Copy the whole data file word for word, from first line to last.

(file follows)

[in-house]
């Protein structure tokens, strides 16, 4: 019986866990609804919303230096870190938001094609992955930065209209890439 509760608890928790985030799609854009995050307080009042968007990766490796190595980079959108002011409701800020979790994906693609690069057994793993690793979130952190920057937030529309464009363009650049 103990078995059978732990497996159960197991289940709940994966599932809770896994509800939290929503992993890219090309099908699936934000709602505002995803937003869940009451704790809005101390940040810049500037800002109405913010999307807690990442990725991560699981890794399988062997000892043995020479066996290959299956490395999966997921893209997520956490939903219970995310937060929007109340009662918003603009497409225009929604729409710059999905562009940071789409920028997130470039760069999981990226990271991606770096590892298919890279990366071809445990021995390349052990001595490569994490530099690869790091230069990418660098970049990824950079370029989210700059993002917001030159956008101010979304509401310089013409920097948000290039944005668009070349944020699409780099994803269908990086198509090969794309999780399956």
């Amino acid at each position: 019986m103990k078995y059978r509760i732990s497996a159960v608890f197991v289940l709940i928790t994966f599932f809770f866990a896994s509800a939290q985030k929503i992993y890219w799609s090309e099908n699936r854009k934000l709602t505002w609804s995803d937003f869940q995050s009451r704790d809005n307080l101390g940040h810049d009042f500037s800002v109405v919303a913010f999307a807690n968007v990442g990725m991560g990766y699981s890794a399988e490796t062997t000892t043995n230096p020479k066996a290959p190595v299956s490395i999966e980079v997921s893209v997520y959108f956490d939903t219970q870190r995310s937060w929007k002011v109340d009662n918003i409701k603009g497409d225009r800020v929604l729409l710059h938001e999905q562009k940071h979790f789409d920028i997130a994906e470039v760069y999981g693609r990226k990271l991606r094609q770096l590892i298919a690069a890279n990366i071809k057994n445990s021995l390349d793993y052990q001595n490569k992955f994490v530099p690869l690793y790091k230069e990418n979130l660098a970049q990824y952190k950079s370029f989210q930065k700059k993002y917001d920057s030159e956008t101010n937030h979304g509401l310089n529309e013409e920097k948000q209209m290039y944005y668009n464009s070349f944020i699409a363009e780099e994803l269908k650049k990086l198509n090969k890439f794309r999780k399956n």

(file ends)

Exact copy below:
[in-house]
């Protein structure tokens, strides 16, 4: 019986866990609804919303230096870190938001094609992955930065209209890439 509760608890928790985030799609854009995050307080009042968007990766490796190595980079959108002011409701800020979790994906693609690069057994793993690793979130952190920057937030529309464009363009650049 103990078995059978732990497996159960197991289940709940994966599932809770896994509800939290929503992993890219090309099908699936934000709602505002995803937003869940009451704790809005101390940040810049500037800002109405913010999307807690990442990725991560699981890794399988062997000892043995020479066996290959299956490395999966997921893209997520956490939903219970995310937060929007109340009662918003603009497409225009929604729409710059999905562009940071789409920028997130470039760069999981990226990271991606770096590892298919890279990366071809445990021995390349052990001595490569994490530099690869790091230069990418660098970049990824950079370029989210700059993002917001030159956008101010979304509401310089013409920097948000290039944005668009070349944020699409780099994803269908990086198509090969794309999780399956």
């Amino acid at each position: 019986m103990k078995y059978r509760i732990s497996a159960v608890f197991v289940l709940i928790t994966f599932f809770f866990a896994s509800a939290q985030k929503i992993y890219w799609s090309e099908n699936r854009k934000l709602t505002w609804s995803d937003f869940q995050s009451r704790d809005n307080l101390g940040h810049d009042f500037s800002v109405v919303a913010f999307a807690n968007v990442g990725m991560g990766y699981s890794a399988e490796t062997t000892t043995n230096p020479k066996a290959p190595v299956s490395i999966e980079v997921s893209v997520y959108f956490d939903t219970q870190r995310s937060w929007k002011v109340d009662n918003i409701k603009g497409d225009r800020v929604l729409l710059h938001e999905q562009k940071h979790f789409d920028i997130a994906e470039v760069y999981g693609r990226k990271l991606r094609q770096l590892i298919a690069a890279n990366i071809k057994n445990s021995l390349d793993y052990q001595n490569k992955f994490v530099p690869l690793y790091k230069e990418n979130l660098a970049q990824y952190k950079s370029f989210q930065k700059k993002y917001d920057s030159e956008t101010n937030h979304g509401l310089n529309e013409e920097k948000q209209m290039y944005y668009n464009s070349f944020i699409a363009e780099e994803l269908k650049k990086l198509n090969k890439f794309r999780k399956n």